In Fist Fight, Andy and Strickland represent two opposite ends of the spectrum in terms of teaching styles. Andy is the kind of educator that attempts to buddy-up to his students to a certain degree. Strickland is the tough guy, take-it-or-leave-it teacher. They are extremes, and no instructor should ever be all one or the other. There is a time for kindness, and there is a time for rigidness. Part of the training for people in these positions is to know the difference between them. Check out Ecclesiastes 3:1-8 some time for a Biblical reference for this eternal truth. Still, Andy’s struggle is in not wanting to face Strickland. In attempting to do so, he commits every sin you can imagine. He blackmails, lies, cheats, smokes marijuana in Strickland’s classroom when it appears the molly plot is failing, misleads his wife, and so on. While the film plays these obstacles for laughs, doing these kinds of things can be extremely damaging to the soul. At the same time, neither am I advocating that Andy give in and fight Strickland. It makes sense that Strickland does not respect Andy. He senses the weakness and cowardice within his colleague. Strickland appears to live by a certain code, and he does not tolerate disruptions to it. While I would prefer a more peaceful solution to their differences, their clash shows each the merit of the other’s approach. Though it ends with Andy perhaps being a little too aggressive with students when class starts back, they nonetheless grew from the experience. And that is the important part. God uses each difficulty in our lives as an opportunity for His grace to mold us into something better. In a sense, this is what happens with Andy and Strickland.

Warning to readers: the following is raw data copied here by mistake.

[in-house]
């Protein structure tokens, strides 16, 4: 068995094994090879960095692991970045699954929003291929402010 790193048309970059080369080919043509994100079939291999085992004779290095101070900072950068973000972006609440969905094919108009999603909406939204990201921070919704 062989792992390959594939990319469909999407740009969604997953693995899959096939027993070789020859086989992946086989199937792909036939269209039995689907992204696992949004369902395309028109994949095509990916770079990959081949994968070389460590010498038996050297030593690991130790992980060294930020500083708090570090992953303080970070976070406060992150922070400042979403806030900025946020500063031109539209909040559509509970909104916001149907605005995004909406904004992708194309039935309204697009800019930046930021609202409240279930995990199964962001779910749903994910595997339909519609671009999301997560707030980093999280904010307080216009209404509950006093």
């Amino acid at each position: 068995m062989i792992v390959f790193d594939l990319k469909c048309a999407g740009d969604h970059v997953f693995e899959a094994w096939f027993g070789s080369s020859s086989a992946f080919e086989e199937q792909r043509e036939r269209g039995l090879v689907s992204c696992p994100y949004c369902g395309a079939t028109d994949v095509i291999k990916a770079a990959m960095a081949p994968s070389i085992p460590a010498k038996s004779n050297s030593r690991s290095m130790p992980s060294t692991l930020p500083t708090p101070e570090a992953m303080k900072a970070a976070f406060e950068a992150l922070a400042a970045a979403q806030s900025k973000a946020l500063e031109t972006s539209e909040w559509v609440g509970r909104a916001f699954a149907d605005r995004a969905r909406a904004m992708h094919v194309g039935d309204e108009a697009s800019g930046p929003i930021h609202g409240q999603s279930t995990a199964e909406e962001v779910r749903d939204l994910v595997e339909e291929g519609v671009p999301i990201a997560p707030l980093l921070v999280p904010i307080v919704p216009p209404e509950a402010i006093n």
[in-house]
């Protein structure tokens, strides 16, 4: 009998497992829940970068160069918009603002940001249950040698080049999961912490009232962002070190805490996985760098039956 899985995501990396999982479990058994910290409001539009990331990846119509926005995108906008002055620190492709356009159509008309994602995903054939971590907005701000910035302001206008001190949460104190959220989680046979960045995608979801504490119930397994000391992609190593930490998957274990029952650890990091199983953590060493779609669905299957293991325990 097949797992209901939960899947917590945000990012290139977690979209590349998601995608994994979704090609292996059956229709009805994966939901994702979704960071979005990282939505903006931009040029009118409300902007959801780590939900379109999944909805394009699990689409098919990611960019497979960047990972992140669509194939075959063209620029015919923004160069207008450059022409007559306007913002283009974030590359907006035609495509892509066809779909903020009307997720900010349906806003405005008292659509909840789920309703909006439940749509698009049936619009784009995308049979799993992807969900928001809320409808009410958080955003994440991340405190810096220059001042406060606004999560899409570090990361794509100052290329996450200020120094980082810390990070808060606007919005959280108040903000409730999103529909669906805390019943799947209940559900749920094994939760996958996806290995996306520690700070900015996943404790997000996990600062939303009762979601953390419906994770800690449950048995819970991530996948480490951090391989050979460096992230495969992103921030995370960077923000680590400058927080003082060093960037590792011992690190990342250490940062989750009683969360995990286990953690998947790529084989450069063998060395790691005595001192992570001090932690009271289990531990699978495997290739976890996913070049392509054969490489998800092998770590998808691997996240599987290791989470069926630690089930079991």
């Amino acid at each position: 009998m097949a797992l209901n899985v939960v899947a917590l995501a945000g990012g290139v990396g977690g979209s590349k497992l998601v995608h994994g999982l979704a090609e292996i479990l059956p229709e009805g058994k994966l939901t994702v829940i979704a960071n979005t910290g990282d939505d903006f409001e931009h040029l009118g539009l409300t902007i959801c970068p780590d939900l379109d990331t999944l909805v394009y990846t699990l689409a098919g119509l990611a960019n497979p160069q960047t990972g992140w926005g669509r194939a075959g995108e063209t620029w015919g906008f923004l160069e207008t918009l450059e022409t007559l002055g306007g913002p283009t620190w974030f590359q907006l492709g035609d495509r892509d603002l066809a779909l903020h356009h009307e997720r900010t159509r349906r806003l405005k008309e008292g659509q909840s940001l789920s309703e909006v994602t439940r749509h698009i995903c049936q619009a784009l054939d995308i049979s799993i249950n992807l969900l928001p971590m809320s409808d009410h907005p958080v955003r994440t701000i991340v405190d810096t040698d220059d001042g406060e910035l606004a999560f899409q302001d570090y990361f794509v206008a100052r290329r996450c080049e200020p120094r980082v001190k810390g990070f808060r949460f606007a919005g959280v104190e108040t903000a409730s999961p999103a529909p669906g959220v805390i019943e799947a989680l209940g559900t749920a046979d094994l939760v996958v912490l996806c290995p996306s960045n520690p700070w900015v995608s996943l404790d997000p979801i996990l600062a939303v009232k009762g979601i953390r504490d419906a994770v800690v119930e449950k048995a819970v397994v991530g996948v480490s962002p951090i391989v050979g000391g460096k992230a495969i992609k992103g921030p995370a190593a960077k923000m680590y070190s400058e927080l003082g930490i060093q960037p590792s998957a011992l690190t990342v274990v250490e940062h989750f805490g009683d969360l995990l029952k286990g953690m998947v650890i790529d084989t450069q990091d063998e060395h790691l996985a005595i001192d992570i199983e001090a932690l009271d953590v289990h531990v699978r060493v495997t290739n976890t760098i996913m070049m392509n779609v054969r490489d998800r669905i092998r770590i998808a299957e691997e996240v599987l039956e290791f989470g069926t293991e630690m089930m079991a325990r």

Having said these nice things about Fist Fight, I am not sure I recommend it. There are far too many representations of male parts by students to make it watchable for most anyone. Yes, square Catholic over here complaining about toilet humor, but is it really necessary to draw a giant male member on a football field? Far too often that seems to be the go-to by moviemakers in order to get people to laugh. Maybe I am getting old, but I find this less humorous as I age. The rest is crass and irreverent. In sum, there is nothing special here, so I would not bother.